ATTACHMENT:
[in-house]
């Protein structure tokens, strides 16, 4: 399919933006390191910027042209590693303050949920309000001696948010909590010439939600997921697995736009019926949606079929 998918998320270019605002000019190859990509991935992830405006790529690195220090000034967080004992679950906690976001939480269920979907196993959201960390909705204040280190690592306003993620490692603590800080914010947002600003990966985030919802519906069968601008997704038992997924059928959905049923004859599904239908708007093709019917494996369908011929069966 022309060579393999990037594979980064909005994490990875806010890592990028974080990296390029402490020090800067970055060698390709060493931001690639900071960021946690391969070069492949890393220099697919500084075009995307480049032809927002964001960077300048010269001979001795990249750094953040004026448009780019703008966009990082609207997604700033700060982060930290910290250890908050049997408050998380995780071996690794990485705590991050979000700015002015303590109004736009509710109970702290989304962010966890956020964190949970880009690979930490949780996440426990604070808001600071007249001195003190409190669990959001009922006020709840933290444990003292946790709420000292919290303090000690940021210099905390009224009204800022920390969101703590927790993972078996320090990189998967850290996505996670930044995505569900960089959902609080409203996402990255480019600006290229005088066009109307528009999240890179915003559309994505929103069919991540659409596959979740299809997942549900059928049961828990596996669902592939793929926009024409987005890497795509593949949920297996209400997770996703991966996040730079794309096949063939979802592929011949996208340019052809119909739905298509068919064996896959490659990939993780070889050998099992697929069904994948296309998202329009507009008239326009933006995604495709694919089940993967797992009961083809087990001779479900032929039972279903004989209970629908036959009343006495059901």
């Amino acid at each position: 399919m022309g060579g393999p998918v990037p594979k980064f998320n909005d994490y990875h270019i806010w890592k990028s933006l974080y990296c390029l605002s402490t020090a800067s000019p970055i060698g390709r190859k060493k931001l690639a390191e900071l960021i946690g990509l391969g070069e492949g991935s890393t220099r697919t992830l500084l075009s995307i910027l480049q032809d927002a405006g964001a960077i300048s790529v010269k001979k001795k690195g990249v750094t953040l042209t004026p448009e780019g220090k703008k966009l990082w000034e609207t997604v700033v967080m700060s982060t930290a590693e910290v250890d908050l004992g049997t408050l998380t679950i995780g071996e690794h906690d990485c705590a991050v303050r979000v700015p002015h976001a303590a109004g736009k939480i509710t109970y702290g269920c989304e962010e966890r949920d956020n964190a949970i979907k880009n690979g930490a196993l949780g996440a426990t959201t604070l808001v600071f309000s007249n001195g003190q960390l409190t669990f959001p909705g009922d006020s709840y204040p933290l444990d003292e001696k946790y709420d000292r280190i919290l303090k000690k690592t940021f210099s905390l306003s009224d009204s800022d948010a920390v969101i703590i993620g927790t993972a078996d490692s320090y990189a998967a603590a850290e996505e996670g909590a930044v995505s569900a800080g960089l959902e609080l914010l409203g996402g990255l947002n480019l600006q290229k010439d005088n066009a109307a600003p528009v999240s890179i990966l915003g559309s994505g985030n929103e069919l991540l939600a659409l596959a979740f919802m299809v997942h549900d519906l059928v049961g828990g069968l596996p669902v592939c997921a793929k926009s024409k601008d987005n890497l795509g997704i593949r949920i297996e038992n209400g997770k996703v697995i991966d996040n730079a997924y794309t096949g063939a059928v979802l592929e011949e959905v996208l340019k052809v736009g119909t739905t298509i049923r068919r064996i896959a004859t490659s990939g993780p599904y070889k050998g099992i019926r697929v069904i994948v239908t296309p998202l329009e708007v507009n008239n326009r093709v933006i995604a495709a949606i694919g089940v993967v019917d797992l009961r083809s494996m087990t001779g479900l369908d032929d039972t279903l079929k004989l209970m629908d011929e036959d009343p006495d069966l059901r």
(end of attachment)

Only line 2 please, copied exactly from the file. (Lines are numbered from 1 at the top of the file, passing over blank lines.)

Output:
């Protein structure tokens, strides 16, 4: 399919933006390191910027042209590693303050949920309000001696948010909590010439939600997921697995736009019926949606079929 998918998320270019605002000019190859990509991935992830405006790529690195220090000034967080004992679950906690976001939480269920979907196993959201960390909705204040280190690592306003993620490692603590800080914010947002600003990966985030919802519906069968601008997704038992997924059928959905049923004859599904239908708007093709019917494996369908011929069966 022309060579393999990037594979980064909005994490990875806010890592990028974080990296390029402490020090800067970055060698390709060493931001690639900071960021946690391969070069492949890393220099697919500084075009995307480049032809927002964001960077300048010269001979001795990249750094953040004026448009780019703008966009990082609207997604700033700060982060930290910290250890908050049997408050998380995780071996690794990485705590991050979000700015002015303590109004736009509710109970702290989304962010966890956020964190949970880009690979930490949780996440426990604070808001600071007249001195003190409190669990959001009922006020709840933290444990003292946790709420000292919290303090000690940021210099905390009224009204800022920390969101703590927790993972078996320090990189998967850290996505996670930044995505569900960089959902609080409203996402990255480019600006290229005088066009109307528009999240890179915003559309994505929103069919991540659409596959979740299809997942549900059928049961828990596996669902592939793929926009024409987005890497795509593949949920297996209400997770996703991966996040730079794309096949063939979802592929011949996208340019052809119909739905298509068919064996896959490659990939993780070889050998099992697929069904994948296309998202329009507009008239326009933006995604495709694919089940993967797992009961083809087990001779479900032929039972279903004989209970629908036959009343006495059901």